Klingbeil puts an academic context on something many in the Jewish community learned a long time ago: the centrality of food. It's no coincidence that Israel's first collective commandment involves a communal meal. Why is this so appropriate? Why is it so important for us to not only eat, but also to eat together?
Moses then summoned all the elders of Israel and said to them, “Go, pick out lambs for your families, and slaughter the passover offering. Take a bunch of hyssop, dip it in the blood that is in the basin, and apply some of the blood that is in the basin to the lintel and to the two doorposts. None of you shall go outside the door of his house until morning. For when the Lord goes through to smite the Egyptians, He will see the blood on the lintel and the two doorposts, and the Lord will pass over the door and not let the Destroyer enter and smite your home.” (Exodus 12:21-23)
Israel is commanded to display its uniqueness by a sign that will enable its firstborns to live, while Egypt will not avoid this fate.
This is to teach you that even if you should be as lowly as the hyssop which grows low on the ground, as long as you will be bound together into one united group, ready to give of your life-blood for Judaism, you will be able to “strike the lintel;” you will be able to attain to high places. -- Nehmad Mizahav
The festival depicted in this chapter is, in the opinion of many scholars, a combination of two ancient holy days: a shepherd’s festival, in which each spring a lamb was sacrificed to the deity in gratitude and for protection of the flock, and a celebration of the barley harvest, at which time all leaven/fermentation products were avoided. … Each has numerous parallels in other cultures. What has apparently happened here is that the two days have been fused together and imbued with history meaning. -- Everett Fox, The Five Books of Moses
[The Israelites’] departure from Egypt is not, despite its later use in liberation movements, a victory for justice. It is simply a victory, a demonstration of the power of the Lord to pursue fertility for his chosen people and wreck it for their enemy, a proof that “the Lord makes a distinction” when and as he chooses. This is also the meaning of the “passover offering to the Lord”. Moses instructs the Israelites to splash the blood of a ceremonially slain lamb on their doorposts and lintels and quotes the Lord’s reason: “When I see the blood I will pass over you, so that no plague will destroy you when I strike the land of Egypt”. This, rather than any more conventionally benevolent sentiment, is what Moses instructs the Israelites to celebrate in generations to come. That the Lord could have slain the Israelite firstborn too -- that they also belong to him -- is the meaning of the legal duty, inserted into the narrative at this point, to consecrate all firstborn to the Lord. -- Jack Miles, God: A Biography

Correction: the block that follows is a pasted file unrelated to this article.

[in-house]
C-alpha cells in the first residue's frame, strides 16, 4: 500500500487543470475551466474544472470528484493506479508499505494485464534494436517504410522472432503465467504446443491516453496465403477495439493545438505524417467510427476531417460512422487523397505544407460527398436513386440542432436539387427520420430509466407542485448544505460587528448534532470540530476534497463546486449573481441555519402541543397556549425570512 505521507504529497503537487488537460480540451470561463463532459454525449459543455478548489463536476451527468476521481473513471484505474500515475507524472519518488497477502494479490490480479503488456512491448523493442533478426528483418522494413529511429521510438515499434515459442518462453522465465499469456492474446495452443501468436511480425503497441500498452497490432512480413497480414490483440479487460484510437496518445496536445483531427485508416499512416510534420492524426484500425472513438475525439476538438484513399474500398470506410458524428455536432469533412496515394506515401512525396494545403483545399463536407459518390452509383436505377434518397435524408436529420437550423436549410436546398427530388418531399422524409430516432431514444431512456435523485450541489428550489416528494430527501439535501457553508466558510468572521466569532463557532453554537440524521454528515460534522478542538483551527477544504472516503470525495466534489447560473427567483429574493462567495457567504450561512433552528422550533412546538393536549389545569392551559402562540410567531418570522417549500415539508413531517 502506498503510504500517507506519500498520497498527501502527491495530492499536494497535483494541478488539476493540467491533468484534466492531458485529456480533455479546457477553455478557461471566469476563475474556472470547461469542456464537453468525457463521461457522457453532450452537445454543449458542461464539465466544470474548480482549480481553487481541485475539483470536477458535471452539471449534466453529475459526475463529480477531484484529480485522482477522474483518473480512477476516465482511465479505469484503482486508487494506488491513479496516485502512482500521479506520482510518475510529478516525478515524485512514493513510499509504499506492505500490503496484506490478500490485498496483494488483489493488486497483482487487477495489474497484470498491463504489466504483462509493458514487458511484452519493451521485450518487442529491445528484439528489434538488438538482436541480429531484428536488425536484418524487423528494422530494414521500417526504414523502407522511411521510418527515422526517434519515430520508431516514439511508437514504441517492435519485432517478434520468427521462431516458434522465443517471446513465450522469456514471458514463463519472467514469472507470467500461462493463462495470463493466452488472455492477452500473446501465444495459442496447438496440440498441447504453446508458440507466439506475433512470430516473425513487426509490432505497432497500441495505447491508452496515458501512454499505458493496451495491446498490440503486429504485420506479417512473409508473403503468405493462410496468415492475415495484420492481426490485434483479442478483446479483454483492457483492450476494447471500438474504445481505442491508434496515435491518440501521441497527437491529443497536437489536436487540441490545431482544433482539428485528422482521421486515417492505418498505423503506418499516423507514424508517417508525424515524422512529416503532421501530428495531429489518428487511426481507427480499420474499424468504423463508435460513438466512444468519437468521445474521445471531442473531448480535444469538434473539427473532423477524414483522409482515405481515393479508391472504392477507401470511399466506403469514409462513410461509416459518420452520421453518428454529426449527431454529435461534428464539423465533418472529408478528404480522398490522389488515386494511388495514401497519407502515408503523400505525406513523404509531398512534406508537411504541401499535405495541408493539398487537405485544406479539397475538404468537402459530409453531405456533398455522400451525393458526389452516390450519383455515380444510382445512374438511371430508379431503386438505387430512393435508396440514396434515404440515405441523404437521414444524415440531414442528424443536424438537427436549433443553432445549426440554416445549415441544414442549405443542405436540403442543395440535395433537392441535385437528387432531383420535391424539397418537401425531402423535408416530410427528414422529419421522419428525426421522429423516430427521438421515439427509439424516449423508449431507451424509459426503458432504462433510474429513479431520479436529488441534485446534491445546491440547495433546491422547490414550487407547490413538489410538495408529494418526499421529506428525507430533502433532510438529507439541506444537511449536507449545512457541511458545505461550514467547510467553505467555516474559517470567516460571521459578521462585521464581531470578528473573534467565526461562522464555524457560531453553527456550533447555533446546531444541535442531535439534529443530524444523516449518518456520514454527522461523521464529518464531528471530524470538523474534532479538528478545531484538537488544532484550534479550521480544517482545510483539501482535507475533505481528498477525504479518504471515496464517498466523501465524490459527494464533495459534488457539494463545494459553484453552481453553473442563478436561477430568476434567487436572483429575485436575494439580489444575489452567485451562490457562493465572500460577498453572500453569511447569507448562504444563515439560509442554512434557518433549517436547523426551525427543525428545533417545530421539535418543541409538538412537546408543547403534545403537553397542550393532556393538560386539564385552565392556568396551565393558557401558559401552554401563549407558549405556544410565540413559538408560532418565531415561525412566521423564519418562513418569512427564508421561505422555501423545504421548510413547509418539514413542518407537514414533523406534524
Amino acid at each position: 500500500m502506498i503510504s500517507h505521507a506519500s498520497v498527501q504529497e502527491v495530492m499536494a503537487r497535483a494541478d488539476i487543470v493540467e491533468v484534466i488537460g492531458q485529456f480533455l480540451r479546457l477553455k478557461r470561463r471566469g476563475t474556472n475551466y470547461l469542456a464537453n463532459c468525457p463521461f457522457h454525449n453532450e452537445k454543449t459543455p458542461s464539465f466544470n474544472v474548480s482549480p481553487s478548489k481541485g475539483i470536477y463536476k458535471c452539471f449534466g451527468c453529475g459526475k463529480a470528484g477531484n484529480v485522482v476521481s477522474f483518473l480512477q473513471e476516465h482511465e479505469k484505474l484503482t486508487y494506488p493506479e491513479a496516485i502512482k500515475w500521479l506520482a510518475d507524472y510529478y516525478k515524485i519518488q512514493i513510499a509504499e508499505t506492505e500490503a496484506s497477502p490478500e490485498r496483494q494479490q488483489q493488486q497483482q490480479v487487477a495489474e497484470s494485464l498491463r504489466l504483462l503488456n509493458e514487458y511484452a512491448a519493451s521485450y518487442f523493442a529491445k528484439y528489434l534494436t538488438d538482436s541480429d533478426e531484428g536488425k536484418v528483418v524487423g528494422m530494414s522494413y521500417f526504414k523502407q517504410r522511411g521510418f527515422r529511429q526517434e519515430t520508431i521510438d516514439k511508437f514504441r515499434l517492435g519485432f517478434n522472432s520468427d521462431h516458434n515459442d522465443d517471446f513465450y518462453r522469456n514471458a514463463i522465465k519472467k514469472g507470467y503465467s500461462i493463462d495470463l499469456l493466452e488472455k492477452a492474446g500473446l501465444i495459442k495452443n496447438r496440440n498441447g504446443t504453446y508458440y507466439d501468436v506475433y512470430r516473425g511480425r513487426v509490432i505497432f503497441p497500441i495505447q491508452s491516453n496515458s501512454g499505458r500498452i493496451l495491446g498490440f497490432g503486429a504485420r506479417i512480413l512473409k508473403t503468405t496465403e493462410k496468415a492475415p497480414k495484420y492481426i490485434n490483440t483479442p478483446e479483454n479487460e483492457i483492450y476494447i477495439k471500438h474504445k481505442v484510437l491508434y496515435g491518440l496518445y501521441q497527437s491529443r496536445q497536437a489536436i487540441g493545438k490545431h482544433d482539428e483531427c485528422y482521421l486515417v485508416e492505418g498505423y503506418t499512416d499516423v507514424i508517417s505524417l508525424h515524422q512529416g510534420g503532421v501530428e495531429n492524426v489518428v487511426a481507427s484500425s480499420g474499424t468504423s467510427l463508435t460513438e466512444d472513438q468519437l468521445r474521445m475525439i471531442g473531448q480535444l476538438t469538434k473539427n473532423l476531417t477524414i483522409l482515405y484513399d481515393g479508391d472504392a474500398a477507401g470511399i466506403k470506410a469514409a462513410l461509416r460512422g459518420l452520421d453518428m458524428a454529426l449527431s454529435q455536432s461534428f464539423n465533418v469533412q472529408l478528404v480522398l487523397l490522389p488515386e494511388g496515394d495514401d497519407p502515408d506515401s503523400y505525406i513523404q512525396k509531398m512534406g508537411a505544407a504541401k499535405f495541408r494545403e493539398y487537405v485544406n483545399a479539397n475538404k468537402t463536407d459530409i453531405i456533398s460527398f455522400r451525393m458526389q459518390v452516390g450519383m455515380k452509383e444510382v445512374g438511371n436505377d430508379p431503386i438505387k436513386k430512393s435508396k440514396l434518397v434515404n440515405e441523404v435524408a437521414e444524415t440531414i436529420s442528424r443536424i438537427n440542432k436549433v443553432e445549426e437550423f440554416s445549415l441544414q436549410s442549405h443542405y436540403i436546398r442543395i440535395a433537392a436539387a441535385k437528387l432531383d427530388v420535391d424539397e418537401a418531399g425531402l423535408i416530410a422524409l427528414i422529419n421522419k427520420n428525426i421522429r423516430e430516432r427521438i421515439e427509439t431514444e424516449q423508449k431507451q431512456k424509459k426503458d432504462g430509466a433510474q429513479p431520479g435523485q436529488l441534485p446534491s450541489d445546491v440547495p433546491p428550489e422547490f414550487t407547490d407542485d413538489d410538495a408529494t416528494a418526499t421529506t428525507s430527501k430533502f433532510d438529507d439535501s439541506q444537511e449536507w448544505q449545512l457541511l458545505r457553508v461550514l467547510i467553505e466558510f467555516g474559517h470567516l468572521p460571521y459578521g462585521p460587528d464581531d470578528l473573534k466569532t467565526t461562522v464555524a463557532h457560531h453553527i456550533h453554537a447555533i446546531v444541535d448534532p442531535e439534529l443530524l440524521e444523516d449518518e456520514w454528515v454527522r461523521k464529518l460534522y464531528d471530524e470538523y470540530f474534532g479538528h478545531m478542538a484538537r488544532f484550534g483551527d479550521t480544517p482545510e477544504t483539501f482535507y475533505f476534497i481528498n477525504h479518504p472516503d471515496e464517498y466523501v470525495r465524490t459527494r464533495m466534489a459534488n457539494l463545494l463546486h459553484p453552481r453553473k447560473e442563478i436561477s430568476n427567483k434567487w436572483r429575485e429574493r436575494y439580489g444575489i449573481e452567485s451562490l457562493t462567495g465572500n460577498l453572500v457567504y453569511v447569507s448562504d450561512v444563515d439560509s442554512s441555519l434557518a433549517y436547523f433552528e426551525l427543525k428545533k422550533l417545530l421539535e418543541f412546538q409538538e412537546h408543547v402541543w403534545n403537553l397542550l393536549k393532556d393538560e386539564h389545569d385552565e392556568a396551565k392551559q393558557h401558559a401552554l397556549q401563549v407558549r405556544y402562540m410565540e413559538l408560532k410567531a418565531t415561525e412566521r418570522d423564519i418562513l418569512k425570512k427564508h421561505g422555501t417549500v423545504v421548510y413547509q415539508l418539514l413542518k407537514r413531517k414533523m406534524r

Questions for Discussion:
Nehmad Mizahav expresses the hope that communal consciousness always will enable the possibility for upward mobility. Does this idea still resonate today, or is today’s society less partial to upward mobility? What about today’s Jewish community? Do we have a meritocracy? To what extent do other forces impact the odds for a newcomer to make a big impact on the community as a whole?
Fox teaches that Passover is a combination of two common ancient festivals -- one having to do with the sacrifice of a lamb, the other relating to the barley harvest -- which are bound together with the common thread of the story of the Exodus. Might there be other commonalities between these festivals besides the Exodus story?
Miles wonders if the story of the Exodus is not a victory of the “good guys” over the “bad guys,” but rather a story of how one group survives and the other suffers, simply based on the will of God. Contained within this theory is the expectation that the Israelites should be exceedingly grateful that they, not the Egyptians, are chosen to be the survivors. Is this view of God beneficial for the Israelite psyche? Might it explain some of their subsequent behavior in the wilderness?